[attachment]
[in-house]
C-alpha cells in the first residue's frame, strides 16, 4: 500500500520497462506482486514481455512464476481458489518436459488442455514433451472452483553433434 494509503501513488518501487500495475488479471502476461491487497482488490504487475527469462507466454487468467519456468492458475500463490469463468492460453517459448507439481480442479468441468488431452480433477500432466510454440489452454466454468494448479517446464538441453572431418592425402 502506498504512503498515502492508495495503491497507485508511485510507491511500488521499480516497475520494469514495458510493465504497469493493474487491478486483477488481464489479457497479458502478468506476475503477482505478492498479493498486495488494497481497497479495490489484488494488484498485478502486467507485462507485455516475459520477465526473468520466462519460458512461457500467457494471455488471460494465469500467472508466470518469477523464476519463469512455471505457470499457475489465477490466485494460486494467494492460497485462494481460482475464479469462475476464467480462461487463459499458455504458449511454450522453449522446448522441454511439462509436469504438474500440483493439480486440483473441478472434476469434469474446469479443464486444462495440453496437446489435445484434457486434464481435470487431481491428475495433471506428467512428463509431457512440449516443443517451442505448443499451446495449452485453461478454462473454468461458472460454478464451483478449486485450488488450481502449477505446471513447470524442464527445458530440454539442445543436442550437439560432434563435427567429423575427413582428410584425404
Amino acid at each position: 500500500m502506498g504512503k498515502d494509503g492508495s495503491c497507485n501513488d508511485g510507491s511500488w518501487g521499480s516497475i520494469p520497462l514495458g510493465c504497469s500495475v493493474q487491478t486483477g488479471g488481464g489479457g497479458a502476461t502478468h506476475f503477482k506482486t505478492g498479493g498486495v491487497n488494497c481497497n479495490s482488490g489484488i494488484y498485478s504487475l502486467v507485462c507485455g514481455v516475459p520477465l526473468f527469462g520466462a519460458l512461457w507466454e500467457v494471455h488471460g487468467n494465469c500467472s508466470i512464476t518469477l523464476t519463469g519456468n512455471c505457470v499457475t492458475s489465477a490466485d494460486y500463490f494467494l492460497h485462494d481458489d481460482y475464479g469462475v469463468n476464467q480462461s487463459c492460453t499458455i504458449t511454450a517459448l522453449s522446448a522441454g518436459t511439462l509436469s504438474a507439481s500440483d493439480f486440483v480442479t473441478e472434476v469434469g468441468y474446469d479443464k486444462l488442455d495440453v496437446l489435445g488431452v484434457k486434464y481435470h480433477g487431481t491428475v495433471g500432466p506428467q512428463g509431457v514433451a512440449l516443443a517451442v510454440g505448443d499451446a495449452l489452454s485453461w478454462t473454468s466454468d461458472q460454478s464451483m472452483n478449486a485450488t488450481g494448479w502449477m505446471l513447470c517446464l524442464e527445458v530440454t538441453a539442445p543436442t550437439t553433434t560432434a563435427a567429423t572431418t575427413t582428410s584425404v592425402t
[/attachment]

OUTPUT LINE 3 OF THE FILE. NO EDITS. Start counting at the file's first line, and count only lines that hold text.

Amino acid at each position: 500500500m502506498g504512503k498515502d494509503g492508495s495503491c497507485n501513488d508511485g510507491s511500488w518501487g521499480s516497475i520494469p520497462l514495458g510493465c504497469s500495475v493493474q487491478t486483477g488479471g488481464g489479457g497479458a502476461t502478468h506476475f503477482k506482486t505478492g498479493g498486495v491487497n488494497c481497497n479495490s482488490g489484488i494488484y498485478s504487475l502486467v507485462c507485455g514481455v516475459p520477465l526473468f527469462g520466462a519460458l512461457w507466454e500467457v494471455h488471460g487468467n494465469c500467472s508466470i512464476t518469477l523464476t519463469g519456468n512455471c505457470v499457475t492458475s489465477a490466485d494460486y500463490f494467494l492460497h485462494d481458489d481460482y475464479g469462475v469463468n476464467q480462461s487463459c492460453t499458455i504458449t511454450a517459448l522453449s522446448a522441454g518436459t511439462l509436469s504438474a507439481s500440483d493439480f486440483v480442479t473441478e472434476v469434469g468441468y474446469d479443464k486444462l488442455d495440453v496437446l489435445g488431452v484434457k486434464y481435470h480433477g487431481t491428475v495433471g500432466p506428467q512428463g509431457v514433451a512440449l516443443a517451442v510454440g505448443d499451446a495449452l489452454s485453461w478454462t473454468s466454468d461458472q460454478s464451483m472452483n478449486a485450488t488450481g494448479w502449477m505446471l513447470c517446464l524442464e527445458v530440454t538441453a539442445p543436442t550437439t553433434t560432434a563435427a567429423t572431418t575427413t582428410s584425404v592425402t